Washington State and the City of Seattle now have some of the most stringent energy codes in the country. The 2015 code makes it difficult to design a building with more than 40 percent glazing, because the required HVAC system type (Dedicated Outdoor Air System) and increased HVAC efficiency makes it hard to wring more energy savings out of equipment to offset a lower performing envelope. Additionally, in Seattle, if the window-to-wall ratio exceeds 45 percent, higher glazing performance requirements (U-value and SHGC) and additional efficiency requirements kick-in. The Seattle code is also pushing a move away from fossil fuels in prescriptive compliance requirements, giving projects the option to use heat pumps for space heating, or to specify triple-pane glazing. The latter can be cost prohibitive, making heat pumps the de facto system choice.

While sustainability frameworks like LEED helped drive market transformation toward healthier and higher-performance building over the past two decades, we have not seen the universal adoption needed to fully address the broad environmental and climate impacts of buildings.

New Approaches

Typical energy codes address only a few of the many design factors that affect energy use in buildings, and ignore the operation and maintenance practices that influence actual energy consumption, resulting in buildings that pass based on components, but fail as a system, ultimately not achieving desired results. One of the most interesting remedies for this, championed by New Buildings Institute (NBI), is outcome-based code compliance. This compliance pathway was included in the 2015 International Green Construction Code (IgCC) and is gaining traction.

The concept is simple—energy use targets are set based on climate zone and building type, and compliance is determined based on actual performance for a 12-month period within 24 months of occupancy. Project teams benefit because it eliminates the focus on individual components, and supports increased flexibility and creativity in design and operational strategies to save energy. It also improves the chances of meeting a jurisdiction’s goals for energy use and GHG emission reduction. This approach still requires an energy model to demonstrate that the design can meeting the target, but compliance is based on actual performance. Outcome-based compliance does create a new set of challenges for enforcement. By the time the code jurisdiction knows if the building meets code, it is built and occupied for at least a year. New enforcement mechanisms such as “fee-bates” or performance bonds are needed, along with reasonable remedies to bring the building into compliance.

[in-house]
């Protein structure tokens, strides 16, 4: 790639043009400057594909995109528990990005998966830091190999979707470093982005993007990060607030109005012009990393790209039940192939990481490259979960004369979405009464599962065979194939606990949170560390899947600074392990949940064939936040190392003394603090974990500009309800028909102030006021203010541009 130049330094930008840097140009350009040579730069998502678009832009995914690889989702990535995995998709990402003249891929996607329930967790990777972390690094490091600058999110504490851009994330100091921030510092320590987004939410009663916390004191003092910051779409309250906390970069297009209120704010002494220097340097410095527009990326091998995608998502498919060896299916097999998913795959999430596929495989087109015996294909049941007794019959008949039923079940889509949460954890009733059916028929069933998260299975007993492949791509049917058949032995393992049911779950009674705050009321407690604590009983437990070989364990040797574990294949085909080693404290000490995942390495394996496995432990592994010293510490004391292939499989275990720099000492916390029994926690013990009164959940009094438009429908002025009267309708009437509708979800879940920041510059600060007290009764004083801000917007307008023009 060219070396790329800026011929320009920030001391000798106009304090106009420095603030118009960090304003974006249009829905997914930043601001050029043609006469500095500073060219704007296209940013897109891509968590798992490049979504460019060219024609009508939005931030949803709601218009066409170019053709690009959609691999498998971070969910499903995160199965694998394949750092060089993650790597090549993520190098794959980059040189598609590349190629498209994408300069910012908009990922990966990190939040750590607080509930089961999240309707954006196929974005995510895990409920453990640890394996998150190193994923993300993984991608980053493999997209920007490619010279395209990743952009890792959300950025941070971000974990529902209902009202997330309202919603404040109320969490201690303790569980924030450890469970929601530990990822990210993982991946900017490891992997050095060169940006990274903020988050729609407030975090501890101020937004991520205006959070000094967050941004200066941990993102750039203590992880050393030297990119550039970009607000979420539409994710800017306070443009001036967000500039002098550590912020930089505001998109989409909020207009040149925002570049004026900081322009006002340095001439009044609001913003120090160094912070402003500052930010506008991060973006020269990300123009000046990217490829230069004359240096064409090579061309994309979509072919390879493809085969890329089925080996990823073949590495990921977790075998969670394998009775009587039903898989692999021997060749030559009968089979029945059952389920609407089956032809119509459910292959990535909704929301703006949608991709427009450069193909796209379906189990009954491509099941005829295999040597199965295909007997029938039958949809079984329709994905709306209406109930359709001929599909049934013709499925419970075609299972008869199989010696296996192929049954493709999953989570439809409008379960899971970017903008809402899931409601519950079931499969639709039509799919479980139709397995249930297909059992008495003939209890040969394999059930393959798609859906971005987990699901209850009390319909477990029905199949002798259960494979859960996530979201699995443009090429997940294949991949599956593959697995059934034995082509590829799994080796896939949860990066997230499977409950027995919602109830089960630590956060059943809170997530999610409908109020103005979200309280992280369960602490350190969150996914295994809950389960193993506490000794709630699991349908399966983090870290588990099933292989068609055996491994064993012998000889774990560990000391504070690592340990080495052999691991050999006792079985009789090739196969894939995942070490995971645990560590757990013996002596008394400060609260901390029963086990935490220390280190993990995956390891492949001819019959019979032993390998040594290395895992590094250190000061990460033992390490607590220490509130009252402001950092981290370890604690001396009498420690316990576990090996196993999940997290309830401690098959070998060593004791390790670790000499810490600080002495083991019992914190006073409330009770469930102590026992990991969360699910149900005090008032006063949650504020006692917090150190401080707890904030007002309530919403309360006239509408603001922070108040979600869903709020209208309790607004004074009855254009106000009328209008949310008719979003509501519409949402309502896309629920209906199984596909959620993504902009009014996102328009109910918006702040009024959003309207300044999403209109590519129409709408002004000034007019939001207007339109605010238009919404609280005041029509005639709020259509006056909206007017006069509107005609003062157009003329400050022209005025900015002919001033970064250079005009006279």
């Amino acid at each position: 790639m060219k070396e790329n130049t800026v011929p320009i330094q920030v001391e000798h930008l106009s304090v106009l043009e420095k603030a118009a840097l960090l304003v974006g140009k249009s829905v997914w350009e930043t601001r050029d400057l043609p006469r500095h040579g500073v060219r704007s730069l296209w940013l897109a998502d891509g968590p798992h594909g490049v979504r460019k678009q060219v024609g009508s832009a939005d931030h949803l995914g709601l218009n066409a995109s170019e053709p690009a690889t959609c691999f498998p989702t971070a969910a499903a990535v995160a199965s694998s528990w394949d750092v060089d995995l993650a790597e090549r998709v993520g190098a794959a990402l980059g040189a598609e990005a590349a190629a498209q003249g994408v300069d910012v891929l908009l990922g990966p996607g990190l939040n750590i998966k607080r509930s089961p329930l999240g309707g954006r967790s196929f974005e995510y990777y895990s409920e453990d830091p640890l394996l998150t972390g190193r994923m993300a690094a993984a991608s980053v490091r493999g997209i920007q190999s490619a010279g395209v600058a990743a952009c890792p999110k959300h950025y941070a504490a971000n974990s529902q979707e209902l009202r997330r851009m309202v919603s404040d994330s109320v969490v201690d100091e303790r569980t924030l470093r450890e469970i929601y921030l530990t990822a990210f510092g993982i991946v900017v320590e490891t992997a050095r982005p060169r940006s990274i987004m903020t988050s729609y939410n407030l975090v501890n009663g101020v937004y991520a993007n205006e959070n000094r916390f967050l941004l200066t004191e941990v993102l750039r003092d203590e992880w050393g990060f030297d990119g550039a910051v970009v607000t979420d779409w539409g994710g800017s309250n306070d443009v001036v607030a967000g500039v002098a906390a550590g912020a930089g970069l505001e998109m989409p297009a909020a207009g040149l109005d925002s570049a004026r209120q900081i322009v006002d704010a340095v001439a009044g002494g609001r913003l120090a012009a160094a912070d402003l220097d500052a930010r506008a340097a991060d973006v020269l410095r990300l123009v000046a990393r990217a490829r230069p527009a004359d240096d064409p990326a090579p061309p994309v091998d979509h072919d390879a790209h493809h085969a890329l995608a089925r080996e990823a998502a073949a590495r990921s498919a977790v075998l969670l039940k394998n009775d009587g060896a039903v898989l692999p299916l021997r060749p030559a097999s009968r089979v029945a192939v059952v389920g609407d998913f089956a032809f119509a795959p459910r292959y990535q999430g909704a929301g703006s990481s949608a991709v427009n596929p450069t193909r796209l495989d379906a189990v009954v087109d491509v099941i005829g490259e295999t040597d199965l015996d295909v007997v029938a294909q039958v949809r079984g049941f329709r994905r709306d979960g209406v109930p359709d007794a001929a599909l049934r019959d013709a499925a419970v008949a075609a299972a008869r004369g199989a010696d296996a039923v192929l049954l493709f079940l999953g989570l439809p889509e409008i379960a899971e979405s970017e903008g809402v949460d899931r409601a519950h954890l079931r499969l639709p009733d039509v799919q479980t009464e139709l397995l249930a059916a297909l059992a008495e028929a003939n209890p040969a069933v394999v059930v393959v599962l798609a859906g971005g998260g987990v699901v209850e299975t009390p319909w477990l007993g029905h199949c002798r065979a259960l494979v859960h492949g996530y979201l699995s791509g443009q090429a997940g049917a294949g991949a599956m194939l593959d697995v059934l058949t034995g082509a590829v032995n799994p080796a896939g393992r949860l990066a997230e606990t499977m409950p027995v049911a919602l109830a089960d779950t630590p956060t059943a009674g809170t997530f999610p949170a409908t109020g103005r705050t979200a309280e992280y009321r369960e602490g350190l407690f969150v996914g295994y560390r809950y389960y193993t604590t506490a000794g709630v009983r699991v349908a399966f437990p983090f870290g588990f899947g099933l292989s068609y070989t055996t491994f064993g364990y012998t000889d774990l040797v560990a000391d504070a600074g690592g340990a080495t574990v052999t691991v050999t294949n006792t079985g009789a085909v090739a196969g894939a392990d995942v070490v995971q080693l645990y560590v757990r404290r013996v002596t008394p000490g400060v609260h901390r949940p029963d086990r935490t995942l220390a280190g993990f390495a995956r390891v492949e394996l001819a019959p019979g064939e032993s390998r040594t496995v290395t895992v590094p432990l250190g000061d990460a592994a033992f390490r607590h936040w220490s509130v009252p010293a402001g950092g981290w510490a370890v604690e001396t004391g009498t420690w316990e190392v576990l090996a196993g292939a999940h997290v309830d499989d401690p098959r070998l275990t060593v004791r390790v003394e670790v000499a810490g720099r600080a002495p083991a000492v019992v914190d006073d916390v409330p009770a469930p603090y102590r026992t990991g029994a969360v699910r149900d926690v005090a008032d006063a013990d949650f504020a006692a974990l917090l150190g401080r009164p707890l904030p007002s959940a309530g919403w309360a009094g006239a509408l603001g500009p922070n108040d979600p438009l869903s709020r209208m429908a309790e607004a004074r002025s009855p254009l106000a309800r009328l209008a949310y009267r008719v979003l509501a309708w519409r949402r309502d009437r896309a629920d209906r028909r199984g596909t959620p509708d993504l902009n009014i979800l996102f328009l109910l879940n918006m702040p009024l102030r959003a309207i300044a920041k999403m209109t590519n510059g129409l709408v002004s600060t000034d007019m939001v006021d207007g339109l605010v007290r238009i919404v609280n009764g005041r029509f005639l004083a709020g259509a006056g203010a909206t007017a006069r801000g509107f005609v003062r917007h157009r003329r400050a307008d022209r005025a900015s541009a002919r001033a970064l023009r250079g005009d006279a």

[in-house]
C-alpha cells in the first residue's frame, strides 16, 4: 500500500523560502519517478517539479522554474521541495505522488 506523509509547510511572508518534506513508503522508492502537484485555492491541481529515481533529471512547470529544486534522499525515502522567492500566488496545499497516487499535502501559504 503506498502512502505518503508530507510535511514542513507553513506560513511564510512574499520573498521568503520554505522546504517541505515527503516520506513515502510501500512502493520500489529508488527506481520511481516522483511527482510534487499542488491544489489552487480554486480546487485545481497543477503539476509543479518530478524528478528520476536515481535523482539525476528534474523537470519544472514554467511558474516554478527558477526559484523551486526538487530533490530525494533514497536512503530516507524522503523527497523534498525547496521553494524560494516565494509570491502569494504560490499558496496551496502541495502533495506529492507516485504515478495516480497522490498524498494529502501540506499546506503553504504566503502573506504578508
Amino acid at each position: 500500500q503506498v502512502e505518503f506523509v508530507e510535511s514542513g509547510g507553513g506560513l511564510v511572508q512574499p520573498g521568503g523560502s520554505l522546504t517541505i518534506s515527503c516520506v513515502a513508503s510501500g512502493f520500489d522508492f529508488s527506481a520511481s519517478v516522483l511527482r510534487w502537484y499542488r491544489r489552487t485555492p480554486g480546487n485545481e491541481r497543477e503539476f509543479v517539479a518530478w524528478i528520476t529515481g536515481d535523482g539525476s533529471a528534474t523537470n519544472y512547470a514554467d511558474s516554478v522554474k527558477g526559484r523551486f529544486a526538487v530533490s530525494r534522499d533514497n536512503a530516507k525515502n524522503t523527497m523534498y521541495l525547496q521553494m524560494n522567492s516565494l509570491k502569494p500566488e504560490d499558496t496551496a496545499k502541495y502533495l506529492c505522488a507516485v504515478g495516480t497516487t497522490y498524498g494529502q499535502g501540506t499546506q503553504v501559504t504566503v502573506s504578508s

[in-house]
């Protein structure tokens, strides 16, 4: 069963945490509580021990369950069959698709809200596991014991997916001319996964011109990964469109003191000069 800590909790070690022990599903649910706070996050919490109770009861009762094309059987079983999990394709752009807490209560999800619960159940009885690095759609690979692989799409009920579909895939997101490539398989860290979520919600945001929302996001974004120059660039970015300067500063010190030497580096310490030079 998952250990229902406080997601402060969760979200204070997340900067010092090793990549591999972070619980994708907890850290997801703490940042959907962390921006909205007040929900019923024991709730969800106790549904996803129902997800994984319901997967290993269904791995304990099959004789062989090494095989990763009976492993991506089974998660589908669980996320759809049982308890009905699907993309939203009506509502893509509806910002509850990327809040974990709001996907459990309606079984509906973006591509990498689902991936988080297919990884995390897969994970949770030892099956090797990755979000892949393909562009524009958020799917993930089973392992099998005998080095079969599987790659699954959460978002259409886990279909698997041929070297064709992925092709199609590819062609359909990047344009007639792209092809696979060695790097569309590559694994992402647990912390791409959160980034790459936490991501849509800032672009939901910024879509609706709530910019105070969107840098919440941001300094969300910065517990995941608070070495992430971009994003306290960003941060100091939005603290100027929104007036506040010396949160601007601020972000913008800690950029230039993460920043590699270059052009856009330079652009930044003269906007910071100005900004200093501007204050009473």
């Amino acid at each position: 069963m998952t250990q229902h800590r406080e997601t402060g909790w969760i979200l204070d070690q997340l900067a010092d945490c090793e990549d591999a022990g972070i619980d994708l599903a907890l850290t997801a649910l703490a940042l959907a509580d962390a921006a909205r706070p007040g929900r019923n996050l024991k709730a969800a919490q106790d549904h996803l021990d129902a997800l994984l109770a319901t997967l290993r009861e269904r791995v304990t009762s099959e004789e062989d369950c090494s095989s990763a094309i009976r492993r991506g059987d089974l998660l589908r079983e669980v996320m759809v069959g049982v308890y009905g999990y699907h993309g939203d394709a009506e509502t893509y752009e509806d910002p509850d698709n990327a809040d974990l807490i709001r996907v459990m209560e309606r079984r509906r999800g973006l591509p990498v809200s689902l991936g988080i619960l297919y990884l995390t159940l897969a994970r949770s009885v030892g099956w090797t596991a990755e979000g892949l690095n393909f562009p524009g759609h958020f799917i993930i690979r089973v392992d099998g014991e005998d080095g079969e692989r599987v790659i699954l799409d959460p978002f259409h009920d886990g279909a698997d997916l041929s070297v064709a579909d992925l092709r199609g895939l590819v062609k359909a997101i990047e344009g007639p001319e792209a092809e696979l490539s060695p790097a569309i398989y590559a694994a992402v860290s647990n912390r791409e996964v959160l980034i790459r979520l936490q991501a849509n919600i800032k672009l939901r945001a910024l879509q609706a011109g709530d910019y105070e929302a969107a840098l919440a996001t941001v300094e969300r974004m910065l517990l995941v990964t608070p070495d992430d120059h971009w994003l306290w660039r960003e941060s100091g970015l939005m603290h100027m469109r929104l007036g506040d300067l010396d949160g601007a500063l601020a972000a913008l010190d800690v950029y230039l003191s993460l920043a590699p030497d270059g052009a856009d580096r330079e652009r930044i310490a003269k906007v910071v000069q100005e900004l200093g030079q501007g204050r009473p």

Seattle recently adopted an outcome-based code (Target Performance Path), that is gaining popularity because it allows greater freedom in envelope design and systems selection, in exchange for a pledge by the owner to achieve a prescribed Energy Use Index (EUI) target based on the building type. For example, an office building must achieve an EUI of 40 kBtu/sf/year based on actual performance over one year of operation. If the performance falls short of the mandated EUI, the owner must pay a fine, up to $4 per square foot for a variance of 30 percent or more. Half of the fine can be invested in corrective actions in the building to improve performance (retrofit or retro-commissioning), with the rest paid to the jurisdiction.

While sustainability frameworks like LEED helped drive market transformation toward healthier and higher-performance building over the past two decades, we have not seen the universal adoption needed to fully address the broad environmental and climate impacts of buildings. These frameworks have however served as a proof-of-concept for industry adoption of more aggressive performance-based efficiency standards. We are now seeing some codes moving from just preventing the worst practices, toward requirements that encourage creativity while challenging project teams to do better. I believe that more aggressive code requirements and novel compliance options, along with mechanisms like building energy report cards, will create a push and pull, spurring development of more efficient building components and innovation in design, thus hastening the necessary transition to low-carbon building.

Alan Scott, FAIA, LEED Fellow, LEED AP BD+C, O+M, WELL AP, CEM, is an architect with 30 years of experience in sustainable building design. He is a senior associate with WSP, in Portland, Ore. To learn more, visit and follow him on Twitter @alanscott_faia.